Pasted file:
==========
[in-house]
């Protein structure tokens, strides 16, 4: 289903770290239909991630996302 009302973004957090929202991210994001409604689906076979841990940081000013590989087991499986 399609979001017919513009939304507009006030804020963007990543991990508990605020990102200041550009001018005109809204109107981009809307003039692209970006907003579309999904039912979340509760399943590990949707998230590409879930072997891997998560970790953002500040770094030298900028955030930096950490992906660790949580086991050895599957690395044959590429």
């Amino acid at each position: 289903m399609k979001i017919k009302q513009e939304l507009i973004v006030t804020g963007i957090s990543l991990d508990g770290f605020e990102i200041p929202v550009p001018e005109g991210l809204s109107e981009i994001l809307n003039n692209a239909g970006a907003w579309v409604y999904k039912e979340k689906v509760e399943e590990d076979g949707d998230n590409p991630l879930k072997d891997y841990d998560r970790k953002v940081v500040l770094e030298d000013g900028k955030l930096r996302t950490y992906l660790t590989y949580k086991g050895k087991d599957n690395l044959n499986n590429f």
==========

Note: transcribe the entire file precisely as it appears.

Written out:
[in-house]
């Protein structure tokens, strides 16, 4: 289903770290239909991630996302 009302973004957090929202991210994001409604689906076979841990940081000013590989087991499986 399609979001017919513009939304507009006030804020963007990543991990508990605020990102200041550009001018005109809204109107981009809307003039692209970006907003579309999904039912979340509760399943590990949707998230590409879930072997891997998560970790953002500040770094030298900028955030930096950490992906660790949580086991050895599957690395044959590429």
């Amino acid at each position: 289903m399609k979001i017919k009302q513009e939304l507009i973004v006030t804020g963007i957090s990543l991990d508990g770290f605020e990102i200041p929202v550009p001018e005109g991210l809204s109107e981009i994001l809307n003039n692209a239909g970006a907003w579309v409604y999904k039912e979340k689906v509760e399943e590990d076979g949707d998230n590409p991630l879930k072997d891997y841990d998560r970790k953002v940081v500040l770094e030298d000013g900028k955030l930096r996302t950490y992906l660790t590989y949580k086991g050895k087991d599957n690395l044959n499986n590429f």